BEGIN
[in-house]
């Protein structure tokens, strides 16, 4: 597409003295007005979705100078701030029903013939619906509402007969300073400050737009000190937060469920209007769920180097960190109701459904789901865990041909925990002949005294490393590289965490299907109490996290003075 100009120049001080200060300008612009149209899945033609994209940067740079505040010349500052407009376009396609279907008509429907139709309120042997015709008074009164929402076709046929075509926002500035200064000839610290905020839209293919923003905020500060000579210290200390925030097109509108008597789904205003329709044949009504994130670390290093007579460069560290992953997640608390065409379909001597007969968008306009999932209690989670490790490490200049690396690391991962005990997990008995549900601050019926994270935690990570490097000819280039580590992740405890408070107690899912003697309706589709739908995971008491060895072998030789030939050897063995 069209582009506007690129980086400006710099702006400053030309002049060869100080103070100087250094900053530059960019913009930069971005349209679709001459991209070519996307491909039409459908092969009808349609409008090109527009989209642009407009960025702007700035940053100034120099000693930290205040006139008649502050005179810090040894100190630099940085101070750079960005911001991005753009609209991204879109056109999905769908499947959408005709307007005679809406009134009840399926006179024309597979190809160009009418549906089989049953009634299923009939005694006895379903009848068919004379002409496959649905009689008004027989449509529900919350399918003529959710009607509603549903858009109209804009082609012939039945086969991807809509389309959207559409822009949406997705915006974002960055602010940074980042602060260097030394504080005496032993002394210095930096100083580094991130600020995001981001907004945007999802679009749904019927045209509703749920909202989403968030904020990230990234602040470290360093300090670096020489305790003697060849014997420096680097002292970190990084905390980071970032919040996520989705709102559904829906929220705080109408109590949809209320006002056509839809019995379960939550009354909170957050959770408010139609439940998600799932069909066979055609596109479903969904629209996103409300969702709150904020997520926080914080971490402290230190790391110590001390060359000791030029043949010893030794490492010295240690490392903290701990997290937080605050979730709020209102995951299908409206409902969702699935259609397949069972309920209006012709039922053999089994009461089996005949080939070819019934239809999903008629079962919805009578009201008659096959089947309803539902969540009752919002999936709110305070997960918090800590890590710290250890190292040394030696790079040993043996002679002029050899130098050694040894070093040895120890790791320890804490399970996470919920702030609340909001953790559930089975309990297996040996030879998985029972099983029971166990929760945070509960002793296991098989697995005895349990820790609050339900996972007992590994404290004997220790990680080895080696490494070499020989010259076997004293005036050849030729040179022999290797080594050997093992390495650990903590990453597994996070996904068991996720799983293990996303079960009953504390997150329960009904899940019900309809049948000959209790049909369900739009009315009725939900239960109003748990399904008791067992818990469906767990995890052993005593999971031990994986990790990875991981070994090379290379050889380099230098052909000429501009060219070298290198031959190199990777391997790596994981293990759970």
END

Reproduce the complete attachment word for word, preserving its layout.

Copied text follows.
[in-house]
């Protein structure tokens, strides 16, 4: 597409003295007005979705100078701030029903013939619906509402007969300073400050737009000190937060469920209007769920180097960190109701459904789901865990041909925990002949005294490393590289965490299907109490996290003075 100009120049001080200060300008612009149209899945033609994209940067740079505040010349500052407009376009396609279907008509429907139709309120042997015709008074009164929402076709046929075509926002500035200064000839610290905020839209293919923003905020500060000579210290200390925030097109509108008597789904205003329709044949009504994130670390290093007579460069560290992953997640608390065409379909001597007969968008306009999932209690989670490790490490200049690396690391991962005990997990008995549900601050019926994270935690990570490097000819280039580590992740405890408070107690899912003697309706589709739908995971008491060895072998030789030939050897063995 069209582009506007690129980086400006710099702006400053030309002049060869100080103070100087250094900053530059960019913009930069971005349209679709001459991209070519996307491909039409459908092969009808349609409008090109527009989209642009407009960025702007700035940053100034120099000693930290205040006139008649502050005179810090040894100190630099940085101070750079960005911001991005753009609209991204879109056109999905769908499947959408005709307007005679809406009134009840399926006179024309597979190809160009009418549906089989049953009634299923009939005694006895379903009848068919004379002409496959649905009689008004027989449509529900919350399918003529959710009607509603549903858009109209804009082609012939039945086969991807809509389309959207559409822009949406997705915006974002960055602010940074980042602060260097030394504080005496032993002394210095930096100083580094991130600020995001981001907004945007999802679009749904019927045209509703749920909202989403968030904020990230990234602040470290360093300090670096020489305790003697060849014997420096680097002292970190990084905390980071970032919040996520989705709102559904829906929220705080109408109590949809209320006002056509839809019995379960939550009354909170957050959770408010139609439940998600799932069909066979055609596109479903969904629209996103409300969702709150904020997520926080914080971490402290230190790391110590001390060359000791030029043949010893030794490492010295240690490392903290701990997290937080605050979730709020209102995951299908409206409902969702699935259609397949069972309920209006012709039922053999089994009461089996005949080939070819019934239809999903008629079962919805009578009201008659096959089947309803539902969540009752919002999936709110305070997960918090800590890590710290250890190292040394030696790079040993043996002679002029050899130098050694040894070093040895120890790791320890804490399970996470919920702030609340909001953790559930089975309990297996040996030879998985029972099983029971166990929760945070509960002793296991098989697995005895349990820790609050339900996972007992590994404290004997220790990680080895080696490494070499020989010259076997004293005036050849030729040179022999290797080594050997093992390495650990903590990453597994996070996904068991996720799983293990996303079960009953504390997150329960009904899940019900309809049948000959209790049909369900739009009315009725939900239960109003748990399904008791067992818990469906767990995890052993005593999971031990994986990790990875991981070994090379290379050889380099230098052909000429501009060219070298290198031959190199990777391997790596994981293990759970």